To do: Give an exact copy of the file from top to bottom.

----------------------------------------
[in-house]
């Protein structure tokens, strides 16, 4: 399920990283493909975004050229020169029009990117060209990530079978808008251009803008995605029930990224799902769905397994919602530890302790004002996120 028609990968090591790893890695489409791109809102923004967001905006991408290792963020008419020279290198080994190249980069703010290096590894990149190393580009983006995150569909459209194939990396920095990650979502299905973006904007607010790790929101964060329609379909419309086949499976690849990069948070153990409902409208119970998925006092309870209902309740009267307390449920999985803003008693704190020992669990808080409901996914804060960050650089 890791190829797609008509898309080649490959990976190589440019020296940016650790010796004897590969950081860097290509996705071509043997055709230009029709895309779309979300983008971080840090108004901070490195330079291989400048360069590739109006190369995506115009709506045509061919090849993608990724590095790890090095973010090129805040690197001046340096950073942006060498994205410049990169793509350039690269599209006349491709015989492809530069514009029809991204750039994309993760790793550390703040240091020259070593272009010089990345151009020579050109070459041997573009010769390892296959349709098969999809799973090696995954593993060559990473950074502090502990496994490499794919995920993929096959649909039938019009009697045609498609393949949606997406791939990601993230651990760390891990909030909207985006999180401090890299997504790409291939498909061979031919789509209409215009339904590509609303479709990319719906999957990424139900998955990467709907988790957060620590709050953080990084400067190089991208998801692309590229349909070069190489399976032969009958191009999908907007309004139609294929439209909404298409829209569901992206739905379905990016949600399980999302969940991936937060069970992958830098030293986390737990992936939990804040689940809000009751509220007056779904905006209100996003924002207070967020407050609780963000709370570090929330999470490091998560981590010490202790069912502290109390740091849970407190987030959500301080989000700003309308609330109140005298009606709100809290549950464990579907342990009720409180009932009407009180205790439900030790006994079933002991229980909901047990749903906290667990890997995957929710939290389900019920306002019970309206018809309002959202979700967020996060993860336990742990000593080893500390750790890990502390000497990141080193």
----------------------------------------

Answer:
[in-house]
């Protein structure tokens, strides 16, 4: 399920990283493909975004050229020169029009990117060209990530079978808008251009803008995605029930990224799902769905397994919602530890302790004002996120 028609990968090591790893890695489409791109809102923004967001905006991408290792963020008419020279290198080994190249980069703010290096590894990149190393580009983006995150569909459209194939990396920095990650979502299905973006904007607010790790929101964060329609379909419309086949499976690849990069948070153990409902409208119970998925006092309870209902309740009267307390449920999985803003008693704190020992669990808080409901996914804060960050650089 890791190829797609008509898309080649490959990976190589440019020296940016650790010796004897590969950081860097290509996705071509043997055709230009029709895309779309979300983008971080840090108004901070490195330079291989400048360069590739109006190369995506115009709506045509061919090849993608990724590095790890090095973010090129805040690197001046340096950073942006060498994205410049990169793509350039690269599209006349491709015989492809530069514009029809991204750039994309993760790793550390703040240091020259070593272009010089990345151009020579050109070459041997573009010769390892296959349709098969999809799973090696995954593993060559990473950074502090502990496994490499794919995920993929096959649909039938019009009697045609498609393949949606997406791939990601993230651990760390891990909030909207985006999180401090890299997504790409291939498909061979031919789509209409215009339904590509609303479709990319719906999957990424139900998955990467709907988790957060620590709050953080990084400067190089991208998801692309590229349909070069190489399976032969009958191009999908907007309004139609294929439209909404298409829209569901992206739905379905990016949600399980999302969940991936937060069970992958830098030293986390737990992936939990804040689940809000009751509220007056779904905006209100996003924002207070967020407050609780963000709370570090929330999470490091998560981590010490202790069912502290109390740091849970407190987030959500301080989000700003309308609330109140005298009606709100809290549950464990579907342990009720409180009932009407009180205790439900030790006994079933002991229980909901047990749903906290667990890997995957929710939290389900019920306002019970309206018809309002959202979700967020996060993860336990742990000593080893500390750790890990502390000497990141080193």